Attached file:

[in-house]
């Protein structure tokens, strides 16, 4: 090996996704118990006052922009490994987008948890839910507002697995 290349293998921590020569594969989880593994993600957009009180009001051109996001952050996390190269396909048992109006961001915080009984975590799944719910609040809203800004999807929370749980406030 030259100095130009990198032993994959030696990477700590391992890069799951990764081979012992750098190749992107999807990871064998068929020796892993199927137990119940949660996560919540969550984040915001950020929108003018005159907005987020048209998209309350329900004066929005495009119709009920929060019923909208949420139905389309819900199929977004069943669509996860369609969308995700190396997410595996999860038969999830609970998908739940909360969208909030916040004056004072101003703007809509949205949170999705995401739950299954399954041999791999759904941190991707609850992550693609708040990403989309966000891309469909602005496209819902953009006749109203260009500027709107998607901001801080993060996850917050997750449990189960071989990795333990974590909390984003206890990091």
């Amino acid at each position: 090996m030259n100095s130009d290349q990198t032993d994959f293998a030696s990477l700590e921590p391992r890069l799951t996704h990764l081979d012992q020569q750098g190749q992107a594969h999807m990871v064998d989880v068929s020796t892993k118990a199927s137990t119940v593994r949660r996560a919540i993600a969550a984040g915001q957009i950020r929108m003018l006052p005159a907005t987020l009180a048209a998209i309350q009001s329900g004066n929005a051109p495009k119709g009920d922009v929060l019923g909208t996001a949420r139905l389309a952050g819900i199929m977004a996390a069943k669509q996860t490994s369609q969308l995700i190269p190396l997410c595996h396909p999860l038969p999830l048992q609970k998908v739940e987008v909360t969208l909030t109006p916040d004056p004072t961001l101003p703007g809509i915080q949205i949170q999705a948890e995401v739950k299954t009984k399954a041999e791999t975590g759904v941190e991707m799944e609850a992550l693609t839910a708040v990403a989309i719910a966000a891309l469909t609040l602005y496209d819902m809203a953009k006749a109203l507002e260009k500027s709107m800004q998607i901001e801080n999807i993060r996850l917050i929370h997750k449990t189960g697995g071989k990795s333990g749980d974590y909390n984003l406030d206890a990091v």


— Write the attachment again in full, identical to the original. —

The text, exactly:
[in-house]
């Protein structure tokens, strides 16, 4: 090996996704118990006052922009490994987008948890839910507002697995 290349293998921590020569594969989880593994993600957009009180009001051109996001952050996390190269396909048992109006961001915080009984975590799944719910609040809203800004999807929370749980406030 030259100095130009990198032993994959030696990477700590391992890069799951990764081979012992750098190749992107999807990871064998068929020796892993199927137990119940949660996560919540969550984040915001950020929108003018005159907005987020048209998209309350329900004066929005495009119709009920929060019923909208949420139905389309819900199929977004069943669509996860369609969308995700190396997410595996999860038969999830609970998908739940909360969208909030916040004056004072101003703007809509949205949170999705995401739950299954399954041999791999759904941190991707609850992550693609708040990403989309966000891309469909602005496209819902953009006749109203260009500027709107998607901001801080993060996850917050997750449990189960071989990795333990974590909390984003206890990091």
């Amino acid at each position: 090996m030259n100095s130009d290349q990198t032993d994959f293998a030696s990477l700590e921590p391992r890069l799951t996704h990764l081979d012992q020569q750098g190749q992107a594969h999807m990871v064998d989880v068929s020796t892993k118990a199927s137990t119940v593994r949660r996560a919540i993600a969550a984040g915001q957009i950020r929108m003018l006052p005159a907005t987020l009180a048209a998209i309350q009001s329900g004066n929005a051109p495009k119709g009920d922009v929060l019923g909208t996001a949420r139905l389309a952050g819900i199929m977004a996390a069943k669509q996860t490994s369609q969308l995700i190269p190396l997410c595996h396909p999860l038969p999830l048992q609970k998908v739940e987008v909360t969208l909030t109006p916040d004056p004072t961001l101003p703007g809509i915080q949205i949170q999705a948890e995401v739950k299954t009984k399954a041999e791999t975590g759904v941190e991707m799944e609850a992550l693609t839910a708040v990403a989309i719910a966000a891309l469909t609040l602005y496209d819902m809203a953009k006749a109203l507002e260009k500027s709107m800004q998607i901001e801080n999807i993060r996850l917050i929370h997750k449990t189960g697995g071989k990795s333990g749980d974590y909390n984003l406030d206890a990091v």